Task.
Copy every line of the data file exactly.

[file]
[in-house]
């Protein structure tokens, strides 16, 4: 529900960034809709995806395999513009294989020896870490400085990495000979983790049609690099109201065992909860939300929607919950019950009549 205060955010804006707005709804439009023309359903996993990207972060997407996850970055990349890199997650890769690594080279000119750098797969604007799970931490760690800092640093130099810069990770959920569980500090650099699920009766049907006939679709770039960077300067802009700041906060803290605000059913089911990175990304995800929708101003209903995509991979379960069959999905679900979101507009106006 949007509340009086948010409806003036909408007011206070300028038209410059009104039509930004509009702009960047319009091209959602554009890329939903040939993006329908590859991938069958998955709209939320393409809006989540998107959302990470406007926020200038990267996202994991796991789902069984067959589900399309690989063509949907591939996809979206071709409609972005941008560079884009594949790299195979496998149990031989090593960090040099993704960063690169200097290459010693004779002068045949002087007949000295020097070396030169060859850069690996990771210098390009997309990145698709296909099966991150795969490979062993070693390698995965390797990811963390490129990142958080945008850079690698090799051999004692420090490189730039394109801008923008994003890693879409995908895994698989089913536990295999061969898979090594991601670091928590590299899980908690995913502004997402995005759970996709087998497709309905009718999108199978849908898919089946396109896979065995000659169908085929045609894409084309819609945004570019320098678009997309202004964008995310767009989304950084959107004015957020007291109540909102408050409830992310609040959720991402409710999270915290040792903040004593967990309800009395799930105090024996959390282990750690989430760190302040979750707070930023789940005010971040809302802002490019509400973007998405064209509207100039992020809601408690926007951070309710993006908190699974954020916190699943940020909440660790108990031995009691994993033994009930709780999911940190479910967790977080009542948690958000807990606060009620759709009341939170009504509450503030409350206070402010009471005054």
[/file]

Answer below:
[in-house]
């Protein structure tokens, strides 16, 4: 529900960034809709995806395999513009294989020896870490400085990495000979983790049609690099109201065992909860939300929607919950019950009549 205060955010804006707005709804439009023309359903996993990207972060997407996850970055990349890199997650890769690594080279000119750098797969604007799970931490760690800092640093130099810069990770959920569980500090650099699920009766049907006939679709770039960077300067802009700041906060803290605000059913089911990175990304995800929708101003209903995509991979379960069959999905679900979101507009106006 949007509340009086948010409806003036909408007011206070300028038209410059009104039509930004509009702009960047319009091209959602554009890329939903040939993006329908590859991938069958998955709209939320393409809006989540998107959302990470406007926020200038990267996202994991796991789902069984067959589900399309690989063509949907591939996809979206071709409609972005941008560079884009594949790299195979496998149990031989090593960090040099993704960063690169200097290459010693004779002068045949002087007949000295020097070396030169060859850069690996990771210098390009997309990145698709296909099966991150795969490979062993070693390698995965390797990811963390490129990142958080945008850079690698090799051999004692420090490189730039394109801008923008994003890693879409995908895994698989089913536990295999061969898979090594991601670091928590590299899980908690995913502004997402995005759970996709087998497709309905009718999108199978849908898919089946396109896979065995000659169908085929045609894409084309819609945004570019320098678009997309202004964008995310767009989304950084959107004015957020007291109540909102408050409830992310609040959720991402409710999270915290040792903040004593967990309800009395799930105090024996959390282990750690989430760190302040979750707070930023789940005010971040809302802002490019509400973007998405064209509207100039992020809601408690926007951070309710993006908190699974954020916190699943940020909440660790108990031995009691994993033994009930709780999911940190479910967790977080009542948690958000807990606060009620759709009341939170009504509450503030409350206070402010009471005054």